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Books for Children and Young Adults

The variety of books aimed at children and young adults is astounding:  Pop-up picture books, cardboard and cloth and plastic books, and puzzle-piece books for wee ones.  Stories designated for specific age groups.  Tales for teenagers.

Studies suggest that the old-fashioned print books are best for babies and tots, adding tactile input to the visual and auditory stimulation when a parent reads to a child.  And screen addiction has been found to plague small children whose parents stick them in front of a computer or tablet instead of encouraging other forms of play and learning.

Older children now have an enormous variety of stories aimed at their evolving minds and social needs.

But I sometimes wonder if the publishing industry is helping or hindering childhood development.  Are the vocabulary and story lines aimed at, for example, preschoolers too simplistic?  Are the tales for teens guiding them toward an understanding of adult life?

I cannot help recalling the ridiculous calls to ban one book or another (like Bambi) as “too violent” for children.  And the tendency to overprotect has not diminished.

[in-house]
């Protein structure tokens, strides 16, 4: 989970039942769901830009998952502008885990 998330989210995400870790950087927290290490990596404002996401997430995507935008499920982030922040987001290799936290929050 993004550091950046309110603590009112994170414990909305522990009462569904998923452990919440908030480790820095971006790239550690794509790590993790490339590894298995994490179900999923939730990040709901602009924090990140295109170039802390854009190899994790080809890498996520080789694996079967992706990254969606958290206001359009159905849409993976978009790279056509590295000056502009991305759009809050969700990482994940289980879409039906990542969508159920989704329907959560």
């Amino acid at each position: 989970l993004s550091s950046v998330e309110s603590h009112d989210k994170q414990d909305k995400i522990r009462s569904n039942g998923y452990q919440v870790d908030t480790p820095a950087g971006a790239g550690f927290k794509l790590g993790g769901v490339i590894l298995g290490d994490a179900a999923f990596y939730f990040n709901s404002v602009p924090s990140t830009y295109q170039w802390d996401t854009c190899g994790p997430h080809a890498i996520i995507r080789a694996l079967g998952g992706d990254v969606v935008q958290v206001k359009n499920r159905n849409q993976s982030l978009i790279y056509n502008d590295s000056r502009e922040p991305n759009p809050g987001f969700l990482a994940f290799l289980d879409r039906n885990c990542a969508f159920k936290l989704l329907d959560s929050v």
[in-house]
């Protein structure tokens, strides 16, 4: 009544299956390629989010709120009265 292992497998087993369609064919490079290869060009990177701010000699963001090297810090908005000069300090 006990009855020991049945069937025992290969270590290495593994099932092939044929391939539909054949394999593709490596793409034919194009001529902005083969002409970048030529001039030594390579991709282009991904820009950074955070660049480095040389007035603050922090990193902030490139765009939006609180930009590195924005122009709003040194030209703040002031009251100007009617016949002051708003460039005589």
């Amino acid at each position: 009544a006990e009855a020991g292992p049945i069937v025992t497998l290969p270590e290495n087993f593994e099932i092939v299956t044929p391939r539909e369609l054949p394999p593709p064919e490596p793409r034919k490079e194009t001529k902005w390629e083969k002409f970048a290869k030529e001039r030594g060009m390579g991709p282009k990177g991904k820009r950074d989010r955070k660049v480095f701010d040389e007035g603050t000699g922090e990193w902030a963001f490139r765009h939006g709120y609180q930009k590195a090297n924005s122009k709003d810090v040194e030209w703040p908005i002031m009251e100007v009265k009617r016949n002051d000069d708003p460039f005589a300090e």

But children are not well served by cloistering.  How are they to deal with the inevitable trials and follies of adult life and of our societies if they are kept in the dark until they are old enough to be tossed out into the glare of reality?

Not so long ago, the classic children’s books did not speak down to children, but simply told an interesting or exciting tale from a child’s point of view.  And the children who read them were not harmed by the experience.

As for me, I read Nancy Drew mysteries at the age of six.  I read Daphne DuMaurier novels at the age of fourteen.  And Shakespeare was mandatory reading in highschool.  I survived.  Indeed, I developed an appreciation for literature and language.  Will the children spoon fed literary pabulum fare as well as past generations “forced” to read Robert Louis Stevenson, Lewis Carroll, Louisa M. Alcott, Hemingway, Arthur C. Clarke, Agatha Christie, and the Brontë sisters?  We will see.

What books did you read in childhood?  Did they affect your view of the world?

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  1. Sandra Jarvis

    We read the standard children’s books…Bambi, classic tales like those and as far as I know none of them traumatised me.

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